BRIEF HISTORY DURING THE SNOW ERA (1813-58)
The Horsemonger Lane Gaol (or jail) was built in 1791-9 in Southwark as a model prison. The name came from it's location on Horsemonger Lane. For many years, public executions took place outside the jail. In 1849, Charles Dickens (1812-70) attended the public hangings of Mr. and Mrs. Manning, who had killed a friend for his money and buried him under the kitchen floor. Dickens wrote passionately and negatively to The Times about allowing spectators at such hangings.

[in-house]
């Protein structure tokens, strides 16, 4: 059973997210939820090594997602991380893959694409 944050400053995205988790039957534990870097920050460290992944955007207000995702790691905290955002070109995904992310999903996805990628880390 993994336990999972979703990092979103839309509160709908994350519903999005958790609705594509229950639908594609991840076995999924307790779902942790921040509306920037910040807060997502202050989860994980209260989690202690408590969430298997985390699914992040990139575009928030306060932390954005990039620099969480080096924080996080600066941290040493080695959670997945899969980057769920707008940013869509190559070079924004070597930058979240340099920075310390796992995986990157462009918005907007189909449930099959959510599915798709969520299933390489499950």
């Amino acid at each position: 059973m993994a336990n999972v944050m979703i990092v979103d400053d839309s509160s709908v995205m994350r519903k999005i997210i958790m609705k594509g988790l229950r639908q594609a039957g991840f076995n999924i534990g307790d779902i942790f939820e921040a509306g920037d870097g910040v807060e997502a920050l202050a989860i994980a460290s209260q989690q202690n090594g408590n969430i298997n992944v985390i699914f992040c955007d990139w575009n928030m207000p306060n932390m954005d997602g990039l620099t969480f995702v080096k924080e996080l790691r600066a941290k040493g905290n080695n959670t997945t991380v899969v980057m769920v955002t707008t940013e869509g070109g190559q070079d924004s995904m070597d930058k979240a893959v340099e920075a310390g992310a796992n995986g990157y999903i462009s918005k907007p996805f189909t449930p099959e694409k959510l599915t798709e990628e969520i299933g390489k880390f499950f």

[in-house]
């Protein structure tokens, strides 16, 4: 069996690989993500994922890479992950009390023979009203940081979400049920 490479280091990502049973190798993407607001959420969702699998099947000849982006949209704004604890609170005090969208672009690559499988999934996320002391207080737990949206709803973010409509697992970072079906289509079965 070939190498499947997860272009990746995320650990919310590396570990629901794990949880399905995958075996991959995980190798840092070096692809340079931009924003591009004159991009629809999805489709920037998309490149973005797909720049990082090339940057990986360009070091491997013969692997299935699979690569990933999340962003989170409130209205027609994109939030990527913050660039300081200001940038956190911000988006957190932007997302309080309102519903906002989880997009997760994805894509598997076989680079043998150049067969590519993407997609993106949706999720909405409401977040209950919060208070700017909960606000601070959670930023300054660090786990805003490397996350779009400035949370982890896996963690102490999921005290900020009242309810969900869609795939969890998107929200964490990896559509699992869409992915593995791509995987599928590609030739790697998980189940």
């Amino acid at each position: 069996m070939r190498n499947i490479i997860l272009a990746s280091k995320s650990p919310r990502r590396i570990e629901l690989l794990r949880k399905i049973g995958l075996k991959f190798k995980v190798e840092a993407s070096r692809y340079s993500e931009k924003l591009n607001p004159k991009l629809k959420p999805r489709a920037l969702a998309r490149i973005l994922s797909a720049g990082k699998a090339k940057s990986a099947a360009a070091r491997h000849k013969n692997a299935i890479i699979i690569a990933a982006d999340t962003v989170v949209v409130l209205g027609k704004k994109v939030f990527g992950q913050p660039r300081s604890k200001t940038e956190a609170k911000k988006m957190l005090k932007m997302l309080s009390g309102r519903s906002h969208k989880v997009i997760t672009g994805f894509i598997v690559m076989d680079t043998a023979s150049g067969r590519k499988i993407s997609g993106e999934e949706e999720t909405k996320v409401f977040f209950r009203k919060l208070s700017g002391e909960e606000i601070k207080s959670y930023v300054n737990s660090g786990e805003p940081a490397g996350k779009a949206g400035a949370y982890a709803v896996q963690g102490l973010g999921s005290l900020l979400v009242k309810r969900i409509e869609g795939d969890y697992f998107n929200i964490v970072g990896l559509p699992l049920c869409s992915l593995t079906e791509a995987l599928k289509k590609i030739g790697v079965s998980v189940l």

By 1859, the words Horsemonger Lane were dropped from the jail's name, following the change of Horsemonger Lane to Union Road. At that time the facility was renamed Surrey County Gaol. It was closed in 1878, and demolished in 1880. The jail is southeast of Queen's Prison and is shown as County Jail in Davies' map of 1843, Prison on the 1859 map, County Gaol in Cruchley's map of 1846, and Surrey County Gaol on both Stanford's map of 1862 and the detailed Old Ordnance Survey map of 1872.
Source: Weinreb B, Hibbert C (eds). The London Encyclopaedia, 1993.
Cruchley's Map of 1846
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Old Ordnance Survey Map of 1872
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